"Light makes life possible. ... Evil hides. ... To say that God created light means that God created the world as a space for knowledge and truth, as a space for encounter and freedom, as a space for good and for love. Matter is fundamentally good, being itself is good. And evil does not come from God-made being, rather, it comes into existence through denial. It is a “no”. - Pope Benedict XVI
Vatican City, 7 April 2012 (VIS) - At 9 p.m. today in St. Peter's Basilica, the Pope presided at the solemn Easter vigil, which began in the atrium of the basilica where he blessed the new fire and lighted the Easter candle. This was followed by the procession towards the altar with the singing of the "Exultet". Then came the Liturgy of the Word and the Baptismal and Eucharistic Liturgies which the Holy Father concelebrated with cardinals.
During the course of the vigil, the Holy Father administered the Sacraments of Baptism and Confirmation to eight catechumens from Italy, Albania, Slovakia, Germany, Turkmenistan, Cameroon and the U.S.A.
Following the Gospel reading, the Holy Father delivered his homily, which focused on the triumph of light over darkness.
"Easter is the feast of the new creation", he said. "Jesus is risen and dies no more. He has opened the door to a new life, one that no longer knows illness and death. He has taken mankind up into God Himself. ... Creation has become greater and broader. Easter Day ushers in a new creation, but that is precisely why the Church starts the liturgy on this day with the old creation, so that we can learn to understand the new one aright. ... Two things are particularly important here in connection with this liturgy. On the one hand, creation is presented as a whole that includes the phenomenon of time. The seven days are an image of completeness, unfolding in time. They are ordered towards the seventh day, the day of the freedom of all creatures for God and for one another. Creation is therefore directed towards the coming together of God and His creatures; it exists so as to open up a space for the response to God’s great glory, an encounter between love and freedom. On the other hand, what the Church hears on Easter night is above all the first element of the creation account: “God said, ‘let there be light!’”".
"What is the creation account saying here?", the Holy Father asked. "Light makes life possible. ... Evil hides. ... To say that God created light means that God created the world as a space for knowledge and truth, as a space for encounter and freedom, as a space for good and for love. Matter is fundamentally good, being itself is good. And evil does not come from God-made being, rather, it comes into existence through denial. It is a “no”.
"At Easter, on the morning of the first day of the week, God said once again: “Let there be light”. The night on the Mount of Olives, the solar eclipse of Jesus’ passion and death, the night of the grave had all passed. Now it is the first day once again - creation is beginning anew. ... Jesus rises from the grave. Life is stronger than death. Good is stronger than evil. ... But this applies not only to Him, not only to the darkness of those days. With the resurrection of Jesus, light itself is created anew. He draws all of us after Him into the new light of the resurrection and he conquers all darkness".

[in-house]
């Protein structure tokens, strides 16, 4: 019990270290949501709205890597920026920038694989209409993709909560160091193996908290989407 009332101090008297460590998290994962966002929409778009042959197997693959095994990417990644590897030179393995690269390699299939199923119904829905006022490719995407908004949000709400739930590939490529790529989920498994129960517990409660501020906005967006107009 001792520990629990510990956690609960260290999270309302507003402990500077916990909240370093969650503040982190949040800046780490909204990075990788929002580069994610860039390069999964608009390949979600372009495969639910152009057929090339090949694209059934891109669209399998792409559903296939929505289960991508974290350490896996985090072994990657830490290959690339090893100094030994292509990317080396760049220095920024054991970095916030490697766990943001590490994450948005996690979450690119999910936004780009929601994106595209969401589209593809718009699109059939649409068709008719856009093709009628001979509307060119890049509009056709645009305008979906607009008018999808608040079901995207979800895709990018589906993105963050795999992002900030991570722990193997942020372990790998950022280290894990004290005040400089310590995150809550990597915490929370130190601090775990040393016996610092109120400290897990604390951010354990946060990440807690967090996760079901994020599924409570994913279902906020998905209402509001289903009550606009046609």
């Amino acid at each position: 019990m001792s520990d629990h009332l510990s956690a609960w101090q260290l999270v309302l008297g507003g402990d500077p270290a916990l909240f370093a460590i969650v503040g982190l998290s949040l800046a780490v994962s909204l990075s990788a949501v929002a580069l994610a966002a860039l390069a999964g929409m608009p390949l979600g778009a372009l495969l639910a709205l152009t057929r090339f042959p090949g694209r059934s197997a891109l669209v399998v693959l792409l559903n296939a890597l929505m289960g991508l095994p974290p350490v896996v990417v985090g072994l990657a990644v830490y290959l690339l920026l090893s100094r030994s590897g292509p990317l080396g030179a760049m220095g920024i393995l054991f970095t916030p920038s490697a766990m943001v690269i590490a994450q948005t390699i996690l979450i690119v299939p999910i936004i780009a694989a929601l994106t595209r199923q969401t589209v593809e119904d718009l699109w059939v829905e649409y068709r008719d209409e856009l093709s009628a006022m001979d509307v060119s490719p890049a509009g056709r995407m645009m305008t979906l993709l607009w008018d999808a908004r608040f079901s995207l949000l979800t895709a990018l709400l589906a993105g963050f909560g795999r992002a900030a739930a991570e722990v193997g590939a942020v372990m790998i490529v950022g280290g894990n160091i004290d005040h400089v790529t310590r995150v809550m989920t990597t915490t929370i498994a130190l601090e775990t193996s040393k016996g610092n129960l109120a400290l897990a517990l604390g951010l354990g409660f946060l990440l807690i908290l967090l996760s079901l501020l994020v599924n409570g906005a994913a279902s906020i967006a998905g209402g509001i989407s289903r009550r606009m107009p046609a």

"Through the Sacrament of Baptism and the profession of faith, the Lord has built a bridge across to us, through which the new day reaches us. The Lord says to the newly-baptised: 'Fiat lux' - let there be light. God’s new day - the day of indestructible life, comes also to us".
"The darkness enshrouding God and obscuring values is the real threat to our existence and to the world in general. ... Today we can illuminate our cities so brightly that the stars of the sky are no longer visible. Is this not an image of the problems caused by our version of enlightenment? With regard to material things, our knowledge and our technical accomplishments are legion, but what reaches beyond, the things of God and the question of good, we can no longer identify. Faith, then, which reveals God’s light to us, is the true enlightenment, enabling God’s light to break into our world, opening our eyes to the true light".
"On Easter night, the night of the new creation, the Church presents the mystery of light using a unique and very humble symbol: the Paschal candle. This is a light that lives from sacrifice. The candle shines inasmuch as it is burnt up. ... Thus the Church presents most beautifully the paschal mystery of Christ, Who gives Himself and so bestows the great light. Secondly, we should remember that the light of the candle is a fire. ... Here too the mystery of Christ is made newly visible. Christ, the light, is fire, flame, burning up evil and so reshaping both the world and ourselves. ... And this fire is both heat and light: not a cold light, but one through which God’s warmth and goodness reach down to us".
In conclusion, Benedict XVI recalled that the the candle "has its origin in the work of bees. So the whole of creation plays its part. In the candle, creation becomes a bearer of light. But in the mind of the Fathers, the candle also in some sense contains a silent reference to the Church. The cooperation of the living community of believers in the Church in some way resembles the activity of bees. It builds up the community of light. So the candle serves as a summons to us to become involved in the community of the Church, whose raison d’etre is to let the light of Christ shine upon the world".